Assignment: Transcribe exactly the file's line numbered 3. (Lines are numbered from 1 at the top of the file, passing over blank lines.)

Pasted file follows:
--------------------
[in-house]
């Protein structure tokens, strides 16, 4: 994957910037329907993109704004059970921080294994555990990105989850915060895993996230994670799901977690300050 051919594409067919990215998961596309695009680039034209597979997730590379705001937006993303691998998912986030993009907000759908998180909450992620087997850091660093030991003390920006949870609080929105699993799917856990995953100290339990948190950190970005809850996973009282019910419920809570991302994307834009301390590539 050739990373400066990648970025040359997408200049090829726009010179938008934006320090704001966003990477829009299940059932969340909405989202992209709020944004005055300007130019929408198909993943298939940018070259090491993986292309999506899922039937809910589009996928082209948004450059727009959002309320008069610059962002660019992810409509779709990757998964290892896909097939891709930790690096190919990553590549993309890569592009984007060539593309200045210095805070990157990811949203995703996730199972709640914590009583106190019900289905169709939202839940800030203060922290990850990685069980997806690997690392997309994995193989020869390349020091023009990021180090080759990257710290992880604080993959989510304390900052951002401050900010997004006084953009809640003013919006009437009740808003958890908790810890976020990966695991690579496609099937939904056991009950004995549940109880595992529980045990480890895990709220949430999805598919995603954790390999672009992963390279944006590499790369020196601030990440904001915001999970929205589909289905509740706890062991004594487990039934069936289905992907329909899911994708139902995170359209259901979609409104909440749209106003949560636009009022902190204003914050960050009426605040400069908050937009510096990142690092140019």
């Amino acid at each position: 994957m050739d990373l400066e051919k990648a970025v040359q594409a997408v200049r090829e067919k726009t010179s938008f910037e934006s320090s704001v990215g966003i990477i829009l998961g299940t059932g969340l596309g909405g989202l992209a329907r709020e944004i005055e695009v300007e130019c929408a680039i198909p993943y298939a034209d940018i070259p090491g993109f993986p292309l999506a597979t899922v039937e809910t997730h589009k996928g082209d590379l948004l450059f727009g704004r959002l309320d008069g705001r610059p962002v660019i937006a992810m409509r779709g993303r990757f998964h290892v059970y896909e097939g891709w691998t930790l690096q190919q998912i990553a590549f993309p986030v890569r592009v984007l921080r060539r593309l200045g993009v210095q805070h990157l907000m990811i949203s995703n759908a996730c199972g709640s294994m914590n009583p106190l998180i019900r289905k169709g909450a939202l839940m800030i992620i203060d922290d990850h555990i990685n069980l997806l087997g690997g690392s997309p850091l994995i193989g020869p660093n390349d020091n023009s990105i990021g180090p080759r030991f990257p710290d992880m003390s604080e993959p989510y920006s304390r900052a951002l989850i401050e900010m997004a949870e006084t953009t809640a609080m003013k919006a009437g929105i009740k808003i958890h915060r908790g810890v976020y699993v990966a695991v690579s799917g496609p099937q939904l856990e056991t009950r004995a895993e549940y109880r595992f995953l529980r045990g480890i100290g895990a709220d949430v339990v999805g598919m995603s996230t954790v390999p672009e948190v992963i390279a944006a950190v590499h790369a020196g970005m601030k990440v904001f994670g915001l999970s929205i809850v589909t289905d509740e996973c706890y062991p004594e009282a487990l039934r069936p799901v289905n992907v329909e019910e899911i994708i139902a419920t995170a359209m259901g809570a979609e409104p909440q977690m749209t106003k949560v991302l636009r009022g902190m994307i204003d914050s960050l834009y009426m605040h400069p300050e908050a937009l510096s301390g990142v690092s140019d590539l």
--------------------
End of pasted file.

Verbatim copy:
């Amino acid at each position: 994957m050739d990373l400066e051919k990648a970025v040359q594409a997408v200049r090829e067919k726009t010179s938008f910037e934006s320090s704001v990215g966003i990477i829009l998961g299940t059932g969340l596309g909405g989202l992209a329907r709020e944004i005055e695009v300007e130019c929408a680039i198909p993943y298939a034209d940018i070259p090491g993109f993986p292309l999506a597979t899922v039937e809910t997730h589009k996928g082209d590379l948004l450059f727009g704004r959002l309320d008069g705001r610059p962002v660019i937006a992810m409509r779709g993303r990757f998964h290892v059970y896909e097939g891709w691998t930790l690096q190919q998912i990553a590549f993309p986030v890569r592009v984007l921080r060539r593309l200045g993009v210095q805070h990157l907000m990811i949203s995703n759908a996730c199972g709640s294994m914590n009583p106190l998180i019900r289905k169709g909450a939202l839940m800030i992620i203060d922290d990850h555990i990685n069980l997806l087997g690997g690392s997309p850091l994995i193989g020869p660093n390349d020091n023009s990105i990021g180090p080759r030991f990257p710290d992880m003390s604080e993959p989510y920006s304390r900052a951002l989850i401050e900010m997004a949870e006084t953009t809640a609080m003013k919006a009437g929105i009740k808003i958890h915060r908790g810890v976020y699993v990966a695991v690579s799917g496609p099937q939904l856990e056991t009950r004995a895993e549940y109880r595992f995953l529980r045990g480890i100290g895990a709220d949430v339990v999805g598919m995603s996230t954790v390999p672009e948190v992963i390279a944006a950190v590499h790369a020196g970005m601030k990440v904001f994670g915001l999970s929205i809850v589909t289905d509740e996973c706890y062991p004594e009282a487990l039934r069936p799901v289905n992907v329909e019910e899911i994708i139902a419920t995170a359209m259901g809570a979609e409104p909440q977690m749209t106003k949560v991302l636009r009022g902190m994307i204003d914050s960050l834009y009426m605040h400069p300050e908050a937009l510096s301390g990142v690092s140019d590539l």